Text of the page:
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Biochem Biophys Res Commun. 2001 Nov 16;288(5):1149-54.

Hypoxia down-regulates endostatin production by human microvascular endothelial cells and pericytes.

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  • 1Department of Biochemistry and Molecular Vascular Biology, Kanazawa University Graduate School of Medical Science, Kanazawa 920-8640, Japan.


Endostatin is a potent anti-angiogenic factor derived from the C-terminal region of collagen XVIII and is implicated in the regulation of physiological and pathological angiogenesis. In this study, reverse transcription-polymerase chain reaction analysis of poly(A+) RNA demonstrated the presence of mRNA for collagen XVIII in human endothelial cells (EC) and pericytes, the very constituents of microvessels wherein angiogenesis takes place. Enzyme immunoassay revealed that both cell types liberated endostatin into culture media and that the endostatin levels were decreased by hypoxia, the principal cause of angiogenesis. Northern and Western blot analyses revealed that while the collagen XVIII/endostatin mRNA levels were invariant between hypoxic and normoxic conditions, the collagen XVIII protein levels in EC and pericytes decreased by hypoxia. Further, exogenously administered intact endostatin was significantly decreased when it was incubated with hypoxic conditioned media of endothelial cells or pericytes, but not with normoxic media. The results suggest that the reduction of autocrine endostatin may take an active part in hypoxia-driven angiogenesis.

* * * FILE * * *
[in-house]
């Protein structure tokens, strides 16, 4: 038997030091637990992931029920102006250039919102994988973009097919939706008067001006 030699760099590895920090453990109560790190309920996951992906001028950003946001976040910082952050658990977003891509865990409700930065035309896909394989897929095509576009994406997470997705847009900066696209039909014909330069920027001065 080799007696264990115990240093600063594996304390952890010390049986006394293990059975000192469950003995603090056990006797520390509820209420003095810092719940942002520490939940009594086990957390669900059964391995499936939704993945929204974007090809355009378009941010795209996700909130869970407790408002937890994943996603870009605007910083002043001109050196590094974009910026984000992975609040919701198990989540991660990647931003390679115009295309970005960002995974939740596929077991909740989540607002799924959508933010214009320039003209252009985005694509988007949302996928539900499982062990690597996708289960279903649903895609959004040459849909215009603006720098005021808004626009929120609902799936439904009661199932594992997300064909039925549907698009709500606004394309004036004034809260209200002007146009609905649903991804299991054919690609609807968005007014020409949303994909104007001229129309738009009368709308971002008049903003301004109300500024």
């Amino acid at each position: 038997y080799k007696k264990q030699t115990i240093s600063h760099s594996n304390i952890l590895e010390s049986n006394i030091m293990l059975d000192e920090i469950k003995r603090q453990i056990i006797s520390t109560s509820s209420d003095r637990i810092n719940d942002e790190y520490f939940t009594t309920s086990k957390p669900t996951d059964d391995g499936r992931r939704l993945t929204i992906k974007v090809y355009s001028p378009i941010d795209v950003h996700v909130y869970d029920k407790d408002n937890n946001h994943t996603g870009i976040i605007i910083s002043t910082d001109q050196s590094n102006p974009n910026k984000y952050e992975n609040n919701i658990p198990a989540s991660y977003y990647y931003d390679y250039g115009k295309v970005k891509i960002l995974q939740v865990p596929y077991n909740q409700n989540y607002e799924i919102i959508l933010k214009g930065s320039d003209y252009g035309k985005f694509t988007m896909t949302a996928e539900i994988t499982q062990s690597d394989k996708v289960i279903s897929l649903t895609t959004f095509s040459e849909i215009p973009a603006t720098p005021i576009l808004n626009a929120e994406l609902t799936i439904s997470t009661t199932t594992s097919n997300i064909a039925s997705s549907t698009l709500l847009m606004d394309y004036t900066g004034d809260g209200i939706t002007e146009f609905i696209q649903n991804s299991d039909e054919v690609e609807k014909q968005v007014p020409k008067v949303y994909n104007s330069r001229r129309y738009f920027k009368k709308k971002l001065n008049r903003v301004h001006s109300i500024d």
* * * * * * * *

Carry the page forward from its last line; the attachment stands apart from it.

Copyright 2001 Academic Press.

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